In the United States of America, our system of laws protects our citizens in the peaceful exercise of their constitutional and civil rights.
The Department of Justice will not tolerate attempts by an authoritarian regime to undermine those protections and the rule of law upon which our democracy is based.
We will not tolerate attempts by a foreign power to threaten, silence, or harm Americans.
We will stop at nothing to identify, find, and bring to justice those who endanger the safety of the American people.
Deputy Attorney General Lisa Monaco
Today’s indictment exposes a dangerous menace to national security – a double threat posed by a vicious transnational crime group operating from what it thought was the safe haven of a rogue nation.
That rogue nation is the Islamic Republic of Iran, an all-too-familiar, repeat violator of human rights.
This case began with our investigation of Iran’s efforts to project power and extend its tentacles of oppression onto American shores – through the targeting of an Iranian-American journalist who has stood up to the brutal regime, shining a light on Iran’s abuse of human rights and women’s rights.
But this time, it was a newer actor who brought the campaign of violence into America: an Eastern European criminal organization made up of self-described “Oğru,” or thieves, who engaged in extortion, kidnapping, and – in this case – murder-for-hire.
The charges unsealed today show how organized crime, in pursuit of profits and operating from a rogue nation, can pose a grave threat to our national security and to the freedoms that we hold dear.
Increasingly, we are seeing national security and criminal threats blend, as rogue nations and criminal organizations make common cause and share capabilities. From ransomware groups targeting critical infrastructure to facilitators of sanctions evasion, these criminal actors embolden our enemies and threaten our national security.
All too often, they seek refuge in countries they believe will protect and empower them – in this case, Iran.
While they may think they are out of reach, our agents and prosecutors are uniquely equipped to combat this double threat with both law enforcement and national security tools.
This case also highlights the evolving threat and increasingly brazen conduct emanating from Iran.
I have spoken before about the threat Iran poses to our homeland through its networks and proxies.
- In the last year, we have charged members of Iran’s Islamic Revolutionary Guard Corps (IRGC) with a plot to murder the former U.S. National Security Advisor;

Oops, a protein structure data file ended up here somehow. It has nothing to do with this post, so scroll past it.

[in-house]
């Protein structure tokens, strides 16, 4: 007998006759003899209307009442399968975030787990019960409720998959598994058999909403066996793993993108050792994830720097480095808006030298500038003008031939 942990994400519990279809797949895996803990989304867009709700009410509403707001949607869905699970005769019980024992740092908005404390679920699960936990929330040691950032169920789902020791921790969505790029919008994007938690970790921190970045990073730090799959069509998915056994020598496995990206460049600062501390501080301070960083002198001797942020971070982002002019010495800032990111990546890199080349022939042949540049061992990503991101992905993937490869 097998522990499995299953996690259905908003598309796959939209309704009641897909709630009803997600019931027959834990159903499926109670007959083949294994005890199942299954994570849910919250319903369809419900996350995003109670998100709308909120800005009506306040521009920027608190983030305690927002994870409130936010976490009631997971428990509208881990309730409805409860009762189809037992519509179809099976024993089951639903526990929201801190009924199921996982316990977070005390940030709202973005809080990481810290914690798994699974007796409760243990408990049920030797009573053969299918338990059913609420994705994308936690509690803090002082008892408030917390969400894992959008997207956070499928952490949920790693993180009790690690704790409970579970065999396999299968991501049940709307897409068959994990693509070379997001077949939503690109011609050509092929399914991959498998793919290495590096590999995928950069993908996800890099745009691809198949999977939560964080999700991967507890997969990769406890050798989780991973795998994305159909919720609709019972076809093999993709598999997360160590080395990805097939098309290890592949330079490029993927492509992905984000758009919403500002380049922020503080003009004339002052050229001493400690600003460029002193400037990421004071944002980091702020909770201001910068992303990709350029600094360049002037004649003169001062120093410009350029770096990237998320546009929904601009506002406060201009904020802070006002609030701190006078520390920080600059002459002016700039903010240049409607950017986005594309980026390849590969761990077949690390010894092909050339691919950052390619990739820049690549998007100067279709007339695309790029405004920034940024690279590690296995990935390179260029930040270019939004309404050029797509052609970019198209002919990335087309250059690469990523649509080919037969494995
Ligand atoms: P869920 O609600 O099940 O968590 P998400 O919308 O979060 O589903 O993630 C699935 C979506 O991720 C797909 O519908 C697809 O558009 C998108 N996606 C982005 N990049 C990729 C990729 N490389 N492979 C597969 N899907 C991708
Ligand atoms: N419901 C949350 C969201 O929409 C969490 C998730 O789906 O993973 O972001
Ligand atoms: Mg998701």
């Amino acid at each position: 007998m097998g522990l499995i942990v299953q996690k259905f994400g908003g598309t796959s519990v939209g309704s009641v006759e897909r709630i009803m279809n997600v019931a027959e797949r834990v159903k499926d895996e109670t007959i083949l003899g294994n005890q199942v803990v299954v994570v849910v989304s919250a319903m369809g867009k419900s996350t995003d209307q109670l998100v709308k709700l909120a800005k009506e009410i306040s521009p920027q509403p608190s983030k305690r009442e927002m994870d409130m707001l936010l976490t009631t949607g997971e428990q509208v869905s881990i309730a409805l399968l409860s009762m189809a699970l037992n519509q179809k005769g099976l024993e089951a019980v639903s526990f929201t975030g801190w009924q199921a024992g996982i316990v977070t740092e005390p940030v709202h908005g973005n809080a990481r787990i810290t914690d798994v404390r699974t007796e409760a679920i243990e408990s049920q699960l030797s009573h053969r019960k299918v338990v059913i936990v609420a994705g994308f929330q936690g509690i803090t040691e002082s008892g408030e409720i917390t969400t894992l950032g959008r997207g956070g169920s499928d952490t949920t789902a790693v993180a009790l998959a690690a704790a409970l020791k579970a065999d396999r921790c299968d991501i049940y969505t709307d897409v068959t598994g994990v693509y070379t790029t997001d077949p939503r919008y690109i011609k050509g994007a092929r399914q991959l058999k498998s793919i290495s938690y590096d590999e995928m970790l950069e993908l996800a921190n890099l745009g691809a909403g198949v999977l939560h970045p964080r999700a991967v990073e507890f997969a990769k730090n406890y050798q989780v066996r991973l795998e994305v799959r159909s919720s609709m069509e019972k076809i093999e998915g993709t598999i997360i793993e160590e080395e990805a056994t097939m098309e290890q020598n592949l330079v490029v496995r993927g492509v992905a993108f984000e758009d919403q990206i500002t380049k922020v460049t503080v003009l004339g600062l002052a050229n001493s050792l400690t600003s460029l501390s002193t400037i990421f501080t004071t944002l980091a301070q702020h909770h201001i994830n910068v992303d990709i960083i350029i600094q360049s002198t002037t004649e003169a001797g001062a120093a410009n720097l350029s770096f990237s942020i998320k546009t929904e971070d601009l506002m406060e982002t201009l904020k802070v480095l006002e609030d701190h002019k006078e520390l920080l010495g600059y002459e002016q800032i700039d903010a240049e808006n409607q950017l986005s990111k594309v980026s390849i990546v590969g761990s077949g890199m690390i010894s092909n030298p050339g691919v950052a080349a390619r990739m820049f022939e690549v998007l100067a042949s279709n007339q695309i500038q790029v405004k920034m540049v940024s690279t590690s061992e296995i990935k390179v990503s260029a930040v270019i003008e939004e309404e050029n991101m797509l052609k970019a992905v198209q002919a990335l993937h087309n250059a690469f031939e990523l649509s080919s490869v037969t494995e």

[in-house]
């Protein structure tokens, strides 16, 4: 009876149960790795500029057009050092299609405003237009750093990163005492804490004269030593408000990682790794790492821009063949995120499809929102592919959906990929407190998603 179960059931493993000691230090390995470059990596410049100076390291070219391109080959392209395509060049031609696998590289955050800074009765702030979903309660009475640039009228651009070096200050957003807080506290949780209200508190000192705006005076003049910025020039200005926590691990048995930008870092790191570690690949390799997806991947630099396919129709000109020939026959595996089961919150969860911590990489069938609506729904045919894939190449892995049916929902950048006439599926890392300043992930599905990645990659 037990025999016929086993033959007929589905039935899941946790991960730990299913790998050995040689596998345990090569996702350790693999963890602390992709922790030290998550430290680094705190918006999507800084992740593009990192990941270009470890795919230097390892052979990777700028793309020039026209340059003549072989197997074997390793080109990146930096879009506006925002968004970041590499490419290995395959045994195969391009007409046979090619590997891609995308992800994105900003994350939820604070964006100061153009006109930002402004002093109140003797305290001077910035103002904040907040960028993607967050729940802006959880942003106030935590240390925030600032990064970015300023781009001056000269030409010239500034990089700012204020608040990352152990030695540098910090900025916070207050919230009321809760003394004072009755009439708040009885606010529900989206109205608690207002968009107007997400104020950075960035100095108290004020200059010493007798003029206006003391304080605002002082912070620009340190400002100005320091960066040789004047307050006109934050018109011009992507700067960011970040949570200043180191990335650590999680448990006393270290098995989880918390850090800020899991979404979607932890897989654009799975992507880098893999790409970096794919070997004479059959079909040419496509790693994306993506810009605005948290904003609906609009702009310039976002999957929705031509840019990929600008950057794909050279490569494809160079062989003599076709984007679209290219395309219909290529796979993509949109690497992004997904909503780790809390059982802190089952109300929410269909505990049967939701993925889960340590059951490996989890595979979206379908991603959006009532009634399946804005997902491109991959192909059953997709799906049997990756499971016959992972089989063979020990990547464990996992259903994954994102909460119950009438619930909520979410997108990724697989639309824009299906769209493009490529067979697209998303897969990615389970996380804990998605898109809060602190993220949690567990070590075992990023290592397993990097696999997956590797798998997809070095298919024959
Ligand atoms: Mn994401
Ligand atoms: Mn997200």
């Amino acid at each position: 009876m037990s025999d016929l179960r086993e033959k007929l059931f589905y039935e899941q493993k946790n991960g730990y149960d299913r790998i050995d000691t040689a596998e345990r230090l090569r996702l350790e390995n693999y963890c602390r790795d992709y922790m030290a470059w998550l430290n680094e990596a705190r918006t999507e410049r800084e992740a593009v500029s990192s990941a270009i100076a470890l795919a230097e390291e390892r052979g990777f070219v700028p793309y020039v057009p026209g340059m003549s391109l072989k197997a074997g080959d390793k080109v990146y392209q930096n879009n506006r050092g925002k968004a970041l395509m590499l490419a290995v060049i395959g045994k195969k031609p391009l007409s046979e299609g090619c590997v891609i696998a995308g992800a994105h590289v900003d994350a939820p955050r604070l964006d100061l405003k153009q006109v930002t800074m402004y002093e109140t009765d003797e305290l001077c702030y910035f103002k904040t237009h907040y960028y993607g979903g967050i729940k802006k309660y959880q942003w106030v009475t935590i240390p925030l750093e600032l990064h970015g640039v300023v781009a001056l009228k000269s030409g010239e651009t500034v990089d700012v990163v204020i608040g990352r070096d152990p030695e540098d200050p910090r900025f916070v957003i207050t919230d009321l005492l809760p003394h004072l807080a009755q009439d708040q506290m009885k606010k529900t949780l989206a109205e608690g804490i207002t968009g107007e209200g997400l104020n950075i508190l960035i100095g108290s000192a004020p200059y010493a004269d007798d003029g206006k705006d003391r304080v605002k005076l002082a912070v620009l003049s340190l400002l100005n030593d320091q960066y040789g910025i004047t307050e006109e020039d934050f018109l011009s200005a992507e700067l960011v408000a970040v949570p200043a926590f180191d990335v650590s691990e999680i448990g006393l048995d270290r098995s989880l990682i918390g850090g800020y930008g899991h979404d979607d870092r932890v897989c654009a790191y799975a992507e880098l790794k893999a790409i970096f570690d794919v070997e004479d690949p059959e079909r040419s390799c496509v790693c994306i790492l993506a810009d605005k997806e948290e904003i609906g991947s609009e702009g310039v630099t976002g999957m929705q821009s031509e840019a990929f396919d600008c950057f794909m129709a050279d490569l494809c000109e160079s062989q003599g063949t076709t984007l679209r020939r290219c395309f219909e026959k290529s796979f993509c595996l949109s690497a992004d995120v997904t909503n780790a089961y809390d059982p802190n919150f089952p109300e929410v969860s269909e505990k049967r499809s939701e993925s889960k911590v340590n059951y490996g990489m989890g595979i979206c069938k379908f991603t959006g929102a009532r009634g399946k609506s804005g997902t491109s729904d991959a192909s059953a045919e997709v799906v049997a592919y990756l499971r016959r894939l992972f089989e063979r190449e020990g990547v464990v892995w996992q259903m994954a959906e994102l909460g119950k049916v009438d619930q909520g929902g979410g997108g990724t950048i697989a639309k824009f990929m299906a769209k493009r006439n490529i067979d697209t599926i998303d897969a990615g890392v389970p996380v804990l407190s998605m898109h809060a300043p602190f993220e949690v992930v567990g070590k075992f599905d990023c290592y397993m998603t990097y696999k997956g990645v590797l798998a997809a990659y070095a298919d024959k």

- We’ve indicted Iranian hackers for targeting utility companies and other critical U.S. infrastructure;
- And we’ve called out Iran for a destructive cyberattack that crippled a partner government’s computer networks.
We will not tolerate this belligerent and criminal conduct. Instead, we will hold accountable those who would bring Iran’s campaign of violence to our shores. We will hold accountable those who seek to silence voices for human rights and women’s rights.
The charges announced today expose a dangerous – and ultimately thwarted – plot to export violent oppression to America. But today, we have demonstrated the strength and the reach of the Department of Justice and the rule of law.
Today’s actions show that the United States will zealously protect freedom and hold accountable all those who would use violence to undermine it.
Assistant Attorney General for National Security Matthew Olsen
This murder-for-hire plot directed against a prominent critic of the Iranian regime is yet another chilling example of the violent tactics used to silence those who speak out for the freedoms and safety of people around the world.
This is not the first time the Department has disrupted an Iran-based plot against this victim. Last year, DOJ indicted four individuals connected to Iranian intelligence with a kidnapping conspiracy aimed at forcibly returning the victim to Iran.
These charges are just the latest example of individuals in Iran directing deadly violence on U.S. soil. Last year, DOJ charged a member of the Iranian IRGC with an attempt to assassinate the former U.S. National Security Advisor.
We have the solemn duty to protect the American people from hostile foreign actors who would seek to harm them. Increasingly, authoritarian regimes engage in and support wide-ranging efforts to undermine our core values and the rule of law.
We face an alarming rise in plots emanating from Iran, China, Russia, and elsewhere, targeting people in the United States, often using criminal proxies and cutouts.
The Department remains steadfast in our determination to defend our fundamental American values of freedom of expression in the face of all forms of transnational repression.
To foreign actors who plot violence on our soil believing they are out of our reach, know that we will pursue you, wherever you may be.
The lead defendant in this case was a made member of a criminal organization living in Iran, who believed he could get away with plotting to kill an American in New York City. Now, he will face justice in a U.S. courtroom.
This is because of the dedication and partnership of the FBI, the U.S. Attorney’s Office, and the National Security Division, who are working every day to defend our nation’s security.